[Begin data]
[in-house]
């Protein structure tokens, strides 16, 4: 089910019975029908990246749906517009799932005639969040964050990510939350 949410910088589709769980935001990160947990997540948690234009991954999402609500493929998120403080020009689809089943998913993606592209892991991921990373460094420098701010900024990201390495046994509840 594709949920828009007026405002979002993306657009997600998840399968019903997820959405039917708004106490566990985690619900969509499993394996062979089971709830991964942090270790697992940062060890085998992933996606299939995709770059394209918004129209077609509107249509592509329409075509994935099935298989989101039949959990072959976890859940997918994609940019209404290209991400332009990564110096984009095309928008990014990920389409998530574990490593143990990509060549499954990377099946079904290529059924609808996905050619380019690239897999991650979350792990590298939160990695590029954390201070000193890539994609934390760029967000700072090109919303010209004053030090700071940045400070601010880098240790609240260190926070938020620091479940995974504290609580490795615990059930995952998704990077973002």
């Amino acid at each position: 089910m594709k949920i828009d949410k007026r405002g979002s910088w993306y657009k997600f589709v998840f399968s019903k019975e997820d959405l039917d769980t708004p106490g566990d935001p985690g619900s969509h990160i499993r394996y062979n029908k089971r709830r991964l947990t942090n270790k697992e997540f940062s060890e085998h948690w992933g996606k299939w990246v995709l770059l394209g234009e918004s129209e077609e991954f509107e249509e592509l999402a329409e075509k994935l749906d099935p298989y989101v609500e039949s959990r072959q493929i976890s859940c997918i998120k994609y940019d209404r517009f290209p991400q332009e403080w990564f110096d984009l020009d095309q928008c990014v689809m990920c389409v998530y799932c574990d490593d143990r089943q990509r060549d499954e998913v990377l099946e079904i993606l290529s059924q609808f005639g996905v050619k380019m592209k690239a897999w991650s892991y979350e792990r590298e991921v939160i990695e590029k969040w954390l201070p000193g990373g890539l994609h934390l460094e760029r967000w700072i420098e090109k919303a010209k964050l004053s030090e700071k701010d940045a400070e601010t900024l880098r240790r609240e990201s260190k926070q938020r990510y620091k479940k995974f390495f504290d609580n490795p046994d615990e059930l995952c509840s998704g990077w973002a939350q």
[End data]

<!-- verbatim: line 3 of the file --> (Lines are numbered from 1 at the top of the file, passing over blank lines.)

């Amino acid at each position: 089910m594709k949920i828009d949410k007026r405002g979002s910088w993306y657009k997600f589709v998840f399968s019903k019975e997820d959405l039917d769980t708004p106490g566990d935001p985690g619900s969509h990160i499993r394996y062979n029908k089971r709830r991964l947990t942090n270790k697992e997540f940062s060890e085998h948690w992933g996606k299939w990246v995709l770059l394209g234009e918004s129209e077609e991954f509107e249509e592509l999402a329409e075509k994935l749906d099935p298989y989101v609500e039949s959990r072959q493929i976890s859940c997918i998120k994609y940019d209404r517009f290209p991400q332009e403080w990564f110096d984009l020009d095309q928008c990014v689809m990920c389409v998530y799932c574990d490593d143990r089943q990509r060549d499954e998913v990377l099946e079904i993606l290529s059924q609808f005639g996905v050619k380019m592209k690239a897999w991650s892991y979350e792990r590298e991921v939160i990695e590029k969040w954390l201070p000193g990373g890539l994609h934390l460094e760029r967000w700072i420098e090109k919303a010209k964050l004053s030090e700071k701010d940045a400070e601010t900024l880098r240790r609240e990201s260190k926070q938020r990510y620091k479940k995974f390495f504290d609580n490795p046994d615990e059930l995952c509840s998704g990077w973002a939350q």